Renault Trafic van review

By: Matt Wood

Renault is maintaining its light commercial vehicle charge with an all-new mid-sized offering. Matt Wood takes the 1.6-litre turbo diesel variant for a spin

Renault Trafic van review
Renault LCV’s new machine is quite a funky looking van in a sea of white normality.


I must be getting old.

I’m starting to resent new ways of doing things.

Just when I get the hang of my smartphone it dies or updates and I have to start learning all over again.

I get a new computer and it bears no resemblance to my old one and I’m completely out of my depth.

And there’s no point asking Siri because she hates me.

It wasn’t that long ago that you could get up in the morning walk down to the shop for a paper, read the obituaries over breakfast and then spend a relaxing couple of hours crossing the names of newly dead people out of the phone book.

And now we don’t even have phone books any more … Sigh …

So that brings me to the new Renault Trafic.

It’s got a bloody digital speedometer.

Gone are the days when you could keep the anologue speedo needle hovering just above the required number just to make yourself feel like you were making a mile.

Sure speedometers are mandated to read fast but I’ve always gotten a rather smug feeling while driving with the needle just above where it really should be — as if I was getting away with something that I shouldn’t be.

With the Trafic, you are left in no doubt as to what speed you’re doing and neither are your passengers because the speedo is a nice big digital display that can be seen from anywhere in the cab.

This can earn you a smarmy self-righteous nudge in the ribs from your passengers while driving, which makes me strangely and unreasonably resentful for some reason.

I shouldn’t be resentful really, to be fair the new Renault Trafic is a rather swanky looking new mid-sized van in a sea of light commercial vehicle (LCV) homogeneity.

In this part of the LCV market functionality and value for money take precedence over brand allegiance and styling.

Essentially it just needs to be a safe, reliable, economical box on wheels.

But while it may look a little more chic than the average vending machine on wheels there are quite a few new things to talk about on the new Trafic.

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Engine and Transmission

There are two variations of a new engine platform available.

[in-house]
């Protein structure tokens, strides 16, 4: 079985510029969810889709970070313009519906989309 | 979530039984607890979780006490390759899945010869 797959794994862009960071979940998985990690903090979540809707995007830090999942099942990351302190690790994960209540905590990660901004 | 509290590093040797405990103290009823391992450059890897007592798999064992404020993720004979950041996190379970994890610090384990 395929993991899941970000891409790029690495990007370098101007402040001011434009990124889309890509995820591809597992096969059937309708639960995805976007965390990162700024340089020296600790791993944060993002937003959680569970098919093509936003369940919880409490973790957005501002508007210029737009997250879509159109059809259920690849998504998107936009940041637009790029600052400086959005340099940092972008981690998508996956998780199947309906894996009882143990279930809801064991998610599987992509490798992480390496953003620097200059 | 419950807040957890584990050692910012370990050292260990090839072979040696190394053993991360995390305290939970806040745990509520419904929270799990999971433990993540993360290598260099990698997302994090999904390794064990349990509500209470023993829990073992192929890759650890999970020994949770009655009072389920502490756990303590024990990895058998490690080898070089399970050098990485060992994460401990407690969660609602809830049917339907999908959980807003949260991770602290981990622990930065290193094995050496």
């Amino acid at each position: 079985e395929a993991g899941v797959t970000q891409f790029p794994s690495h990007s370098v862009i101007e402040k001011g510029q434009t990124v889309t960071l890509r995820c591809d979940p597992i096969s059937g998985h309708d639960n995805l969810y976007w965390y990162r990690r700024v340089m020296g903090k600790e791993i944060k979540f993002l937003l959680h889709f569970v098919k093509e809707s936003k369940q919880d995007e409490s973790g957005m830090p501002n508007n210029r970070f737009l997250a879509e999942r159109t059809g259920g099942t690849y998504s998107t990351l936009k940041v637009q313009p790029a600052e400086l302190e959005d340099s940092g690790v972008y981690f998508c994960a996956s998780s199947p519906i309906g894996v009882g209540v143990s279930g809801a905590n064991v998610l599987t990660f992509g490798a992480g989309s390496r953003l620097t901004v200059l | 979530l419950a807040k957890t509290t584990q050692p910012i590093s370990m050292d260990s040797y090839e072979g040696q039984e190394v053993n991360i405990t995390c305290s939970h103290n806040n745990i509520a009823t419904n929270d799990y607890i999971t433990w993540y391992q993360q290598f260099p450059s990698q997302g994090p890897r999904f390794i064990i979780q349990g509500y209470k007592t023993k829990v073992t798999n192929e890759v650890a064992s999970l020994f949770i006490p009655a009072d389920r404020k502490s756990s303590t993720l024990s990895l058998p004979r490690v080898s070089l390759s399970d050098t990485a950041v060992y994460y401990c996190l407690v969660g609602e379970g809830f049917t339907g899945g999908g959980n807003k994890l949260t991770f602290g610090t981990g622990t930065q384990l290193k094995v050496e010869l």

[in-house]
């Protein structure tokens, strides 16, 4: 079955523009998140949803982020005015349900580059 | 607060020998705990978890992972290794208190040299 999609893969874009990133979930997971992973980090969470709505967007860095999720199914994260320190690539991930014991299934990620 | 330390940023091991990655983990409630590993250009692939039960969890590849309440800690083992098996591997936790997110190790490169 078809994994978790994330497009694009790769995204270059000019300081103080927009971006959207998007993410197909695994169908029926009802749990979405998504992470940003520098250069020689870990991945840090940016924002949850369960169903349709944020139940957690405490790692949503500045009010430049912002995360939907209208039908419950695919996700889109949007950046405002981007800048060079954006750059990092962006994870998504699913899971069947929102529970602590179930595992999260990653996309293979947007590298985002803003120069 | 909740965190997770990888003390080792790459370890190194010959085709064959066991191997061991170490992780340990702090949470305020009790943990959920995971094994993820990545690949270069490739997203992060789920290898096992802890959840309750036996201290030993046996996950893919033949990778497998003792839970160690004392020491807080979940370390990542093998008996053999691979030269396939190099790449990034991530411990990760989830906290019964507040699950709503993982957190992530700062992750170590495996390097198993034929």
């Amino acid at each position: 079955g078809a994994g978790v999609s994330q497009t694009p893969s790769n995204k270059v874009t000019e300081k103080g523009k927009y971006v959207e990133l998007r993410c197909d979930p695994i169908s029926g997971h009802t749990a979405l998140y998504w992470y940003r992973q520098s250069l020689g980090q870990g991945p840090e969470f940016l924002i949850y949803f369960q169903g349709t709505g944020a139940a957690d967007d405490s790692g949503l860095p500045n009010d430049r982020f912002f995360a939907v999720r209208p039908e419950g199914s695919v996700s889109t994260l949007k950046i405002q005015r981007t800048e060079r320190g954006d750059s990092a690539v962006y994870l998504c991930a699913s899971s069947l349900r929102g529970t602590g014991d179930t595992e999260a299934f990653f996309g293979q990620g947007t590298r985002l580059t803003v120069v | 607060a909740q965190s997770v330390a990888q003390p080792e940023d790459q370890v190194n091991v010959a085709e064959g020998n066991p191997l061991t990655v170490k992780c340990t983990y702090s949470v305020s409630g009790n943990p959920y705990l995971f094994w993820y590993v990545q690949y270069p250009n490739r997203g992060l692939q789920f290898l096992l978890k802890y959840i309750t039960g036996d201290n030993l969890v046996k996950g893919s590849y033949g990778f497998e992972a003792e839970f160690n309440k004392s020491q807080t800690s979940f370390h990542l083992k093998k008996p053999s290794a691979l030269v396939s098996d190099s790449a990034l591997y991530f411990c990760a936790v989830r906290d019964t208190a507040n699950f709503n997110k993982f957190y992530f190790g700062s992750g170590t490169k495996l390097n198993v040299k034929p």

The Trafic’s 1.6-litre engine is another example of the global trend towards engine downsizing and increasing power outputs.

The single turbo base dCi 90 version of the R9M diesel engine makes 66kW and 260Nm of torque. While the twin turbo version makes 103kW and 340Nm of torque.

The previous model Trafic relied on a 2-litre power plant.

The higher output donk also gets start/stop technology as standard equipment. Renault is now claiming fuel consumption of 6.2 litres per 100km, a 25 per cent improvement over the previous model.

The high output versions of the engine can also be fitted with an extra pulley to run a refrigeration unit without impacting on the Trafic’s air-conditioning unit.

The more powerful twin sequential turbo set-up is said to provide more torque at low rpm and minimise turbo lag.

There is no auto option for the Renault, so transmission duties are handled by a 6-speed manual ’box.

Cab and Controls

As far as safety acronyms go, the Trafic benefits from a new electronic stability control (ESC) unit that features load adaptive control (LAC), extended grip, hill start assist (HSA) and an anti-rollover function.

The dCi140-powered vans get a reverse camera as standard. The camera display is in the centre-mounted rear vision mirror.

As traction can be an issue with front-wheel drive vans, the extended grip feature works with the ESC unit to maintain grip on slippery surfaces.

Two airbags are standard with the option of lateral airbags and a thorax airbag for non-bench seat models.

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The Trafic’s seats are also mounted on anti-submarining humps. And the extra length of the new Trafic’s nose is said to provide extra real estate to absorb impacts.

Plus that slippery shaped snout has been designed to be kinder to pedestrians should the need arise.

One neat little low-tech feature is the optional wide spot mirror that is mounted on the passenger side sun visor.

This gives the driver a wider view down the left-hand side of the van, an obvious blind spot. 

The downside to this is when your passenger flips down the sun-visor to use the expected vanity mirror and gets a nasty shock at their distorted visage staring back at them.

Auto headlights and auto wipers are also standard fare on twin turbo Trafic models.

Renault seems to excel at providing so many storage areas in their van interiors that it makes it too bloody easy to lose stuff.

I constantly find myself rummaging around in the nooks and crannies trying to find my house keys … or a stray French fry … or a muffin.

There are little pockets and hidey holes all over the place.